Thursday, May 18, 2006

Peer-to-peer financing: Back to the future?

An interesting article on InformationWeek talking about a new (or is it old?) way of loaning money:

Peer-to-peer finance sounds like a concept born to be ridiculed. Finance demands oversight and networking through peers rather than a central authority, suggests a fundamental rejection of institutional scrutiny.

Call it a cautious rebellion. In February, Prosper opened what it calls "America's first people-to-people lending marketplace." It's a site that helps users borrow and lend money among themselves without the involvement of banks. Though the company says it hasn't been around long enough to disclose its user base, it claims to host over 1,000 active loan listings and 800 active groups.

"The tools and technology that are in place now for the first time allow for this sort of direct person-to-person marketplace," says Larsen.

This goes back to the way things used to be, Larsen explains, when one neighbor supported the business of another neighbor. It's a model that, he believes, has a lot to recommend it. "There was a really strong sense of obligation and accountability and reputation within a small community," he says, "which actually made repayment of debts more reliable and less risky."

The idea advanced by these companies is that by eliminating the middleman--banks--individual lenders, or groups of them, earn a higher rate of interest than conservative investment options such as certificates of deposit, and borrowers get a lower rate of interest than would typically be available from traditional financial institutions.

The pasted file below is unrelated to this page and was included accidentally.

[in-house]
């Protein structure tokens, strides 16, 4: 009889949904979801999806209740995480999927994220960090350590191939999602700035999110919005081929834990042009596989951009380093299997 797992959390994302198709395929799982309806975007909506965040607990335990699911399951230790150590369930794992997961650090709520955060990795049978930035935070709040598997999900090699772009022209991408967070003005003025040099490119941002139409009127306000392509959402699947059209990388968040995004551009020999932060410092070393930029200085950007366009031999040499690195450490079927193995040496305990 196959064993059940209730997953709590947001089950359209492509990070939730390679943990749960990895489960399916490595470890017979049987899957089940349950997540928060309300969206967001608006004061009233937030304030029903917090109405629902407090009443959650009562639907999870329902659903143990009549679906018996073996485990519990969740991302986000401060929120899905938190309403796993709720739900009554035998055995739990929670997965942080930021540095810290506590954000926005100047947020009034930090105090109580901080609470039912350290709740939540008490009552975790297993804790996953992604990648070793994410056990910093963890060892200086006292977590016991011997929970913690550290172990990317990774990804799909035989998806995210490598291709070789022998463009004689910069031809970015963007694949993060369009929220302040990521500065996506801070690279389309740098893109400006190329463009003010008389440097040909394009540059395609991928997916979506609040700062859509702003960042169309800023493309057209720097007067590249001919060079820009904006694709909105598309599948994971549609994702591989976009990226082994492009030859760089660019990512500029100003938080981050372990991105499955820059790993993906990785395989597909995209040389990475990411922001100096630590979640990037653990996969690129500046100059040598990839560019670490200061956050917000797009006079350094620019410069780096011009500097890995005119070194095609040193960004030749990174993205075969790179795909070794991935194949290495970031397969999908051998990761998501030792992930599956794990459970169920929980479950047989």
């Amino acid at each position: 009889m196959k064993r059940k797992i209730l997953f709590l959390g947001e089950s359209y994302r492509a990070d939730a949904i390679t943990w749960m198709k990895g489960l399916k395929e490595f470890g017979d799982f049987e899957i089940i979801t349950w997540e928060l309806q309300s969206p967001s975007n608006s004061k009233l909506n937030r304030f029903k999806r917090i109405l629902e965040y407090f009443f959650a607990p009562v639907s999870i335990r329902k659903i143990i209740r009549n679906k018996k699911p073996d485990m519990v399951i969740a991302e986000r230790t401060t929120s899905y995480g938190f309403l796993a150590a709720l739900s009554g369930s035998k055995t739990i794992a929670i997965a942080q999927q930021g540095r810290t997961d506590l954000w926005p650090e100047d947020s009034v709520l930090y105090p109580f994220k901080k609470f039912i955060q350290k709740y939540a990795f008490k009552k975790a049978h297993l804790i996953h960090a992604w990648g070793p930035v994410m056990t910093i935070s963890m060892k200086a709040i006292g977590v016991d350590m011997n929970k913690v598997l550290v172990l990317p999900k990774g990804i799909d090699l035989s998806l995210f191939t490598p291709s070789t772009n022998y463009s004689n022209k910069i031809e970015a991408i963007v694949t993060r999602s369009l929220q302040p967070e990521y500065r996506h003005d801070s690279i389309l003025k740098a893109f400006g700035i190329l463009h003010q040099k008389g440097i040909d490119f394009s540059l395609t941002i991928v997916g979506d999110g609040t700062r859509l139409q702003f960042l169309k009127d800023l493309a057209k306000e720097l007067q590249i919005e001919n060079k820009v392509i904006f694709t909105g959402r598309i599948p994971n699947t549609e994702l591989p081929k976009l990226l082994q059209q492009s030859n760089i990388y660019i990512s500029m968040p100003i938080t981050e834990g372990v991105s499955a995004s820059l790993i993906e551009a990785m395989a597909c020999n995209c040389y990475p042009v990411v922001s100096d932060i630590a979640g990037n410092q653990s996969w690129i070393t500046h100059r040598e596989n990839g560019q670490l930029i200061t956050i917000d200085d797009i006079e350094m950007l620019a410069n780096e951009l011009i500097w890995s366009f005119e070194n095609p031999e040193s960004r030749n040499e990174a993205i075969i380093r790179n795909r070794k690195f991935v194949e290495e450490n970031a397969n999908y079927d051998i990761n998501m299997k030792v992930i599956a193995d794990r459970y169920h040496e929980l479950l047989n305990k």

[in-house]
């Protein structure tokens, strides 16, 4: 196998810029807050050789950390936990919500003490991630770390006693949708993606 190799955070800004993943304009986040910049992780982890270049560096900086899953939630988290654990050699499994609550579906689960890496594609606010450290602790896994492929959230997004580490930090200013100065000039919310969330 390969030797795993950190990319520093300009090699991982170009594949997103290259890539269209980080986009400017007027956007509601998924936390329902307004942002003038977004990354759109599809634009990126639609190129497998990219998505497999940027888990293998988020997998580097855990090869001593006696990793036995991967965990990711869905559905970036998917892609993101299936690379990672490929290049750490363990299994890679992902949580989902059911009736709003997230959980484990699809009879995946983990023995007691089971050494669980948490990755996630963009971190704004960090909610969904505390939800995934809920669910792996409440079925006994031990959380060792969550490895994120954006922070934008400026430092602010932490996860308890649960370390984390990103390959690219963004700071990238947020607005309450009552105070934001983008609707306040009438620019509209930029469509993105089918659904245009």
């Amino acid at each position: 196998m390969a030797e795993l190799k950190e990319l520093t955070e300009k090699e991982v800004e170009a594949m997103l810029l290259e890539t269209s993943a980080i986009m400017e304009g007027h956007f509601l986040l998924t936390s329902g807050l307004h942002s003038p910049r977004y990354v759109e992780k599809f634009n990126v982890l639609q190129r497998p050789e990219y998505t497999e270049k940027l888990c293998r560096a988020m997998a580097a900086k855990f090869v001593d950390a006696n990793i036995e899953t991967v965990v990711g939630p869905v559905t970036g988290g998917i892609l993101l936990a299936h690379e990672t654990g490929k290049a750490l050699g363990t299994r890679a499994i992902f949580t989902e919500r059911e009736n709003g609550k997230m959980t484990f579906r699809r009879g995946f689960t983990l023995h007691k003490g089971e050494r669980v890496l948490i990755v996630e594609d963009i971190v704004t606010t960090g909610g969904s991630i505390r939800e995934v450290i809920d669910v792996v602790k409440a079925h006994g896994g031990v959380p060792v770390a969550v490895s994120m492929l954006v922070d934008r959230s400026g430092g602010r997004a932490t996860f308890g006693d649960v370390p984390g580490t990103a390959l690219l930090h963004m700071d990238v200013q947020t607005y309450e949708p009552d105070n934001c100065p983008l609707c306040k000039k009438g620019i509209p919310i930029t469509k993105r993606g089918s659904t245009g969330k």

This could be an option for those people that don't like the current market trend of banks securitizing their loans and selling them on to investors, thereby disconnecting the borrower from the orginal community based lender. It probably won't be a big market, but it is always good to have options.

Tuesday, May 16, 2006

Realtime Java - Nearly there!

An interesting article on Sun's recent implementation of JSR-1 Java Realtime System (JRS) (finally!).

One of the interview questions I like to ask of anybody who has any sort of real-time systems experience on their resume is simply: How do you define real-time? I like to define something like: operations that must run within a bounded timeframe - not sooner, not later.

In Java the garbage collector behaviour (or the memory allocation pattern of the application, depending on your point of view), where major collections can freeze the application for seconds at a time, is the biggest inhibitor to real-time behaviour.

JRS provides the following real-time infrastructure:

  • Direct Memory Access. Does provide some bounds controls over raw C pointers.
  • Async communications. Including for events from outside the JVM.
  • Memory Management. Including the new immortal memory space (lasts for as long as the application, not subject to garbage collection).
  • Real-time threads. Priority levels that are strictly enforced.

While more helpful infra is now there, one trick I've always used to make applications more real-time (in both Java and C++) is to allocate as much of the application's total memory needs as possible when the application firsts starts up. This involves pre-loading any reference data and trying to "recycle" objects instead of allowing them to be garbage collected. A good library that is built along these thoughts is the excellent Javaloution. JRS would be even better if it incorporated some of these memory management ideas.

Thursday, May 11, 2006

Hardware cheaper than C++ programmers

I had an interesting discussion with a potential client yesterday. Many financial companies program their analytics libraries in C++, either for legacy reasons or because you can do some interesting optimizations using pointers and other C/C++ constructs. This client's infrastructure was written entirely in Java and deployed on a grid. He told me that the JVM hotspot optimizations were pretty good and that simply adding another blade to the grid was cheaper than hiring a C++ programmer to squeeze out that extra bit of performance.